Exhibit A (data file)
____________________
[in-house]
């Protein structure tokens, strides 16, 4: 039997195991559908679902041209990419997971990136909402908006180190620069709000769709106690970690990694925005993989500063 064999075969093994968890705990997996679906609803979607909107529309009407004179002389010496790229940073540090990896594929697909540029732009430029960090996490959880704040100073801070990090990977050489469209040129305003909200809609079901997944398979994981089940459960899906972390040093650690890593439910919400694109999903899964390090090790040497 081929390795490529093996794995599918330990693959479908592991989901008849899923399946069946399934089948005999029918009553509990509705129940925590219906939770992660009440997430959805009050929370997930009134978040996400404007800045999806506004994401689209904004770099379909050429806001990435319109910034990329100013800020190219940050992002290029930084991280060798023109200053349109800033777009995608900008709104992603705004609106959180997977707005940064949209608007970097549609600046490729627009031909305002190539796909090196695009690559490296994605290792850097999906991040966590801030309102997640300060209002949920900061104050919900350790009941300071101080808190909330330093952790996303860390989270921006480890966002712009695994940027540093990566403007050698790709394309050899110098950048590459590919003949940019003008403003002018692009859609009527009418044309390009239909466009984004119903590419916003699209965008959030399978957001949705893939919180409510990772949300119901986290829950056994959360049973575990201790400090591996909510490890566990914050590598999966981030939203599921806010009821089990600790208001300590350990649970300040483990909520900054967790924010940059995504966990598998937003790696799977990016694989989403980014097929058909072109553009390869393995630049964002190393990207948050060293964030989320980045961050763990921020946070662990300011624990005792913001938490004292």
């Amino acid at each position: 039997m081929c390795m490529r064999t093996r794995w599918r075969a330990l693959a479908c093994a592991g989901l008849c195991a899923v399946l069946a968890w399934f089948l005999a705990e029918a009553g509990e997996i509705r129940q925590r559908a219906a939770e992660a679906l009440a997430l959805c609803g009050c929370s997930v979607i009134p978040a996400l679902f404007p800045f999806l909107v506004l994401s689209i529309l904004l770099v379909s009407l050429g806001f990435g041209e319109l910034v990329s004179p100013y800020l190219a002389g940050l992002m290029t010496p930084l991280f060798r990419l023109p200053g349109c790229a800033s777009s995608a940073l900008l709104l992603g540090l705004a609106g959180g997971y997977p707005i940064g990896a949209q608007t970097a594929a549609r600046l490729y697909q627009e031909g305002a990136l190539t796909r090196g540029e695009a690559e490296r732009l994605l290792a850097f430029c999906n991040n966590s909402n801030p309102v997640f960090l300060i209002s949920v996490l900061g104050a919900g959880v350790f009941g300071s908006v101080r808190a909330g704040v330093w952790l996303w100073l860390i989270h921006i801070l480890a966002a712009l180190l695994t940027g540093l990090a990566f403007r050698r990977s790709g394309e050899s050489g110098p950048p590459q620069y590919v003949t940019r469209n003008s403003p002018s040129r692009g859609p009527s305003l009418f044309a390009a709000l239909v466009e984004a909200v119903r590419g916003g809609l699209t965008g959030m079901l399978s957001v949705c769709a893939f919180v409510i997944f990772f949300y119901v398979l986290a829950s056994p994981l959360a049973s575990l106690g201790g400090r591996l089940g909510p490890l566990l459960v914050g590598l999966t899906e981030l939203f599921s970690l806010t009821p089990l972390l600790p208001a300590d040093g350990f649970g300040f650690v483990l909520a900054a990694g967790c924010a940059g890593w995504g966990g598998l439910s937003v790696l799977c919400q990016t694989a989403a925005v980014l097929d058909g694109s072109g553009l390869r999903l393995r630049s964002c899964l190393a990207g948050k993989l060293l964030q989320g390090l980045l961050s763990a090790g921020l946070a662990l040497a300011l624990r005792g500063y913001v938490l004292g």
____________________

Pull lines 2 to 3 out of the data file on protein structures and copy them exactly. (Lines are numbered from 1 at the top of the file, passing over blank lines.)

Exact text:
């Protein structure tokens, strides 16, 4: 039997195991559908679902041209990419997971990136909402908006180190620069709000769709106690970690990694925005993989500063 064999075969093994968890705990997996679906609803979607909107529309009407004179002389010496790229940073540090990896594929697909540029732009430029960090996490959880704040100073801070990090990977050489469209040129305003909200809609079901997944398979994981089940459960899906972390040093650690890593439910919400694109999903899964390090090790040497 081929390795490529093996794995599918330990693959479908592991989901008849899923399946069946399934089948005999029918009553509990509705129940925590219906939770992660009440997430959805009050929370997930009134978040996400404007800045999806506004994401689209904004770099379909050429806001990435319109910034990329100013800020190219940050992002290029930084991280060798023109200053349109800033777009995608900008709104992603705004609106959180997977707005940064949209608007970097549609600046490729627009031909305002190539796909090196695009690559490296994605290792850097999906991040966590801030309102997640300060209002949920900061104050919900350790009941300071101080808190909330330093952790996303860390989270921006480890966002712009695994940027540093990566403007050698790709394309050899110098950048590459590919003949940019003008403003002018692009859609009527009418044309390009239909466009984004119903590419916003699209965008959030399978957001949705893939919180409510990772949300119901986290829950056994959360049973575990201790400090591996909510490890566990914050590598999966981030939203599921806010009821089990600790208001300590350990649970300040483990909520900054967790924010940059995504966990598998937003790696799977990016694989989403980014097929058909072109553009390869393995630049964002190393990207948050060293964030989320980045961050763990921020946070662990300011624990005792913001938490004292």
């Amino acid at each position: 039997m081929c390795m490529r064999t093996r794995w599918r075969a330990l693959a479908c093994a592991g989901l008849c195991a899923v399946l069946a968890w399934f089948l005999a705990e029918a009553g509990e997996i509705r129940q925590r559908a219906a939770e992660a679906l009440a997430l959805c609803g009050c929370s997930v979607i009134p978040a996400l679902f404007p800045f999806l909107v506004l994401s689209i529309l904004l770099v379909s009407l050429g806001f990435g041209e319109l910034v990329s004179p100013y800020l190219a002389g940050l992002m290029t010496p930084l991280f060798r990419l023109p200053g349109c790229a800033s777009s995608a940073l900008l709104l992603g540090l705004a609106g959180g997971y997977p707005i940064g990896a949209q608007t970097a594929a549609r600046l490729y697909q627009e031909g305002a990136l190539t796909r090196g540029e695009a690559e490296r732009l994605l290792a850097f430029c999906n991040n966590s909402n801030p309102v997640f960090l300060i209002s949920v996490l900061g104050a919900g959880v350790f009941g300071s908006v101080r808190a909330g704040v330093w952790l996303w100073l860390i989270h921006i801070l480890a966002a712009l180190l695994t940027g540093l990090a990566f403007r050698r990977s790709g394309e050899s050489g110098p950048p590459q620069y590919v003949t940019r469209n003008s403003p002018s040129r692009g859609p009527s305003l009418f044309a390009a709000l239909v466009e984004a909200v119903r590419g916003g809609l699209t965008g959030m079901l399978s957001v949705c769709a893939f919180v409510i997944f990772f949300y119901v398979l986290a829950s056994p994981l959360a049973s575990l106690g201790g400090r591996l089940g909510p490890l566990l459960v914050g590598l999966t899906e981030l939203f599921s970690l806010t009821p089990l972390l600790p208001a300590d040093g350990f649970g300040f650690v483990l909520a900054a990694g967790c924010a940059g890593w995504g966990g598998l439910s937003v790696l799977c919400q990016t694989a989403a925005v980014l097929d058909g694109s072109g553009l390869r999903l393995r630049s964002c899964l190393a990207g948050k993989l060293l964030q989320g390090l980045l961050s763990a090790g921020l946070a662990l040497a300011l624990r005792g500063y913001v938490l004292g």